Saturday, July 09, 2005

My walk

I started walking daily about three years ago and there is rarely a day that I miss walking two miles, sometimes more, but always two. Usually my husband comes along but depending on his schedule I often walk alone and love it. It's fun to see what is new in the neighborhood, what house is for sale, who is outside working in the yard or walking or jogging. My path takes me through the back part of the neighborhood, across a little park and then out onto a dusty desert road. Once I get out of the neighborhood, I love seeing the changes that the seasons bring.

I live in the Sonoran desert and though we don't get the traditional seasons, we do have definite changes of nature here. Most people think of a desert as hot, barren and dry. Yes, we are definitely hot much of the year and only receive 12 inches of rainfall annually but our desert is lush with many different plants and animals.

We don't have sand dunes or rocks without vegetation or a landscape devoid of any animals. We have ancient saguaro cactus, prickly pear cactus with beautiful pink blossoms, mountains that really are purple and animals such as coyote and the funny quail with their little topknots bobbing as they usher their puffs of newly hatched babies across the road.

When I walk, I'm not in such a hurry that I can't stop and examine nature a bit. One day I saw a huge tarantula peering out of his hole in the ground, another day a snake slithered past. Thank goodnesss he was the friendly kind. I often see snake tracks cutting across the dirt in the road. Many times I've seen coyote scooting across the road, they are mangy and thin and always run away and not towards me for which I'm grateful. There are rabbits and prairie dogs and usually a lizard or two, sometimes big lizards, sometimes tiny. They all seem to wait in the shade doing pushups during the hot months.

Currently, the weather is hot and dry and we are waiting for our summer monsoons to start. The days must get hot enough to bring the moisture up from Mexico to produce the storms. When they come, they are fierce and the washes flood, and there is lightning and thunder. The mornings start out hot without a cloud in the sky and by the afternoon the clouds have built and the rain comes. It's a much appreciated and much looked forward to time of year.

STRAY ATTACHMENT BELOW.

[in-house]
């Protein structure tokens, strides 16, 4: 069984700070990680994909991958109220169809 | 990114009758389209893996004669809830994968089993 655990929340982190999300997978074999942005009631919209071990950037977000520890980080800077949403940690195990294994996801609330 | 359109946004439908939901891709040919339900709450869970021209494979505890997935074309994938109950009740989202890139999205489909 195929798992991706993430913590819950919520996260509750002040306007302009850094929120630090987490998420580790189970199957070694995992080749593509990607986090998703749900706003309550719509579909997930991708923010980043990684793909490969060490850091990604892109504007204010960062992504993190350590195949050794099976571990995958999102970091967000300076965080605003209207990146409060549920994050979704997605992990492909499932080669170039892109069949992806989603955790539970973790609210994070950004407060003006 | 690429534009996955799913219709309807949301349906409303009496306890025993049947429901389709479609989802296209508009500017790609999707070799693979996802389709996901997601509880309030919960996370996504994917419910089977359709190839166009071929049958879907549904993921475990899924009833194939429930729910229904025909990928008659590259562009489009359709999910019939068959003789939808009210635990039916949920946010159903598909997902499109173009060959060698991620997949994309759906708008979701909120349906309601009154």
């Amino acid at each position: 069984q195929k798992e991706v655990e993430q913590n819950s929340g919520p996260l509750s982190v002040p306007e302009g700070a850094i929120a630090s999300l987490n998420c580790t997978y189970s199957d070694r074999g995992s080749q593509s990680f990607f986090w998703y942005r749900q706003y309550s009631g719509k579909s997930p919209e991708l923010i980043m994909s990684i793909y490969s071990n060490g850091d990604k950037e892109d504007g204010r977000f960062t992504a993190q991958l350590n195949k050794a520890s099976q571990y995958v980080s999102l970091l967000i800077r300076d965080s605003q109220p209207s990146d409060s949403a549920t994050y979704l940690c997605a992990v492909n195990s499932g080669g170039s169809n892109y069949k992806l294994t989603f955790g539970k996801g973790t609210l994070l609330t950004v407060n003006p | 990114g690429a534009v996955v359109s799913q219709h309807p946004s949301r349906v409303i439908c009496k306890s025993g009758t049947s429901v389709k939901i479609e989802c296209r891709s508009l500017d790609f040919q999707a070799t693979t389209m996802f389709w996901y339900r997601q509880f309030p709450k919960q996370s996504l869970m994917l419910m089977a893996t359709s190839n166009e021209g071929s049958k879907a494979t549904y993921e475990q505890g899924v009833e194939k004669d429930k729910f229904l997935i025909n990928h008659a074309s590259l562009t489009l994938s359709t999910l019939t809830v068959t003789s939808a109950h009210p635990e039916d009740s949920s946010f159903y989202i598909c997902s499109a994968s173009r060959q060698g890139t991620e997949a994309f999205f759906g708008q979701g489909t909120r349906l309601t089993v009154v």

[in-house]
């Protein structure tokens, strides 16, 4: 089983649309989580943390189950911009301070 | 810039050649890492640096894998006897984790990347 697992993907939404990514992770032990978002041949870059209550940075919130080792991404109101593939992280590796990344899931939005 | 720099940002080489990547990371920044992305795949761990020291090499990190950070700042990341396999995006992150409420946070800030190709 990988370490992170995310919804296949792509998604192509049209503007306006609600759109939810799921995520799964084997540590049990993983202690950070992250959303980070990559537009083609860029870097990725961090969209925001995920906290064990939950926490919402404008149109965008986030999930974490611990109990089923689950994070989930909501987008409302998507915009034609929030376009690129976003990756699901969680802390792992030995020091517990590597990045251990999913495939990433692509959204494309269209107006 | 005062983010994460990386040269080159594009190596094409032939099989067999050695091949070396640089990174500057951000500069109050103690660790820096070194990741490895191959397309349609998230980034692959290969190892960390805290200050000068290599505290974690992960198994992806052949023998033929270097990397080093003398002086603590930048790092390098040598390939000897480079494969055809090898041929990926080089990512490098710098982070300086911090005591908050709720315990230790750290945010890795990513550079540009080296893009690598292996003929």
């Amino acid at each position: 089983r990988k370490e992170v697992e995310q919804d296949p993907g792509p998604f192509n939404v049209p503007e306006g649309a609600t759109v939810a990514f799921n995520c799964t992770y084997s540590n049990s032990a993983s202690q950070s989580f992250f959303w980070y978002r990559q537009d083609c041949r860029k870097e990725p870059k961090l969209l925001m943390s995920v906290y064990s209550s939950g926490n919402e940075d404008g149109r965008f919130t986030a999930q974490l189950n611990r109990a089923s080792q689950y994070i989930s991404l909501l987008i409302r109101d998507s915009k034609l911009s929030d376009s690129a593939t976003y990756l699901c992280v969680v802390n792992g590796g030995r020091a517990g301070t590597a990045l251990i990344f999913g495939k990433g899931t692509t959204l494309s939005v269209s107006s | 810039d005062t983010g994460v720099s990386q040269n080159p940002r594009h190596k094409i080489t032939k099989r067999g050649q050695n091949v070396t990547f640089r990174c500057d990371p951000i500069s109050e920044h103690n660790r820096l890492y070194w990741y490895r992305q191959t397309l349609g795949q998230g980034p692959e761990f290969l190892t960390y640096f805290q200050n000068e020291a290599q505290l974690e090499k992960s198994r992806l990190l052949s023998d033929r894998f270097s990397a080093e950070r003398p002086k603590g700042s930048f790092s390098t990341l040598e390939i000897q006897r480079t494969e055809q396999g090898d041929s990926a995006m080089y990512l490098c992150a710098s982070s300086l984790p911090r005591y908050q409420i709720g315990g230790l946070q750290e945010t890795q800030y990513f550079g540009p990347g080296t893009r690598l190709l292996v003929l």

We also have a winter rainy season and if we get enough rain there are wildflowers everywhere by spring. The Saguaros bloom then too with huge white waxy flowers. They remind me of ladies with new Easter bonnets.

It took me a while to appreciate the beauty of the area. I like the saying "Bloom where you're planted" and decided to adopt that as my motto about a year after we moved here. I missed the place where we used to live with trees so green and tall that you couldn't see the horizon, the change of leaves in the fall and mild snow in the winter. It took me some time to adapt to the desert again (I grew up in Phoenix) but now can't imagine where else I would live. We are four hours from the ocean and 30 minutes from the top of Mt Lemmon which is an 8500 ft mountain that is always cool in the summer and has skiing in the winter. So for now, I'll continue my walks and appreciate my surroundings and give thanks that I can experience such a unique environment.


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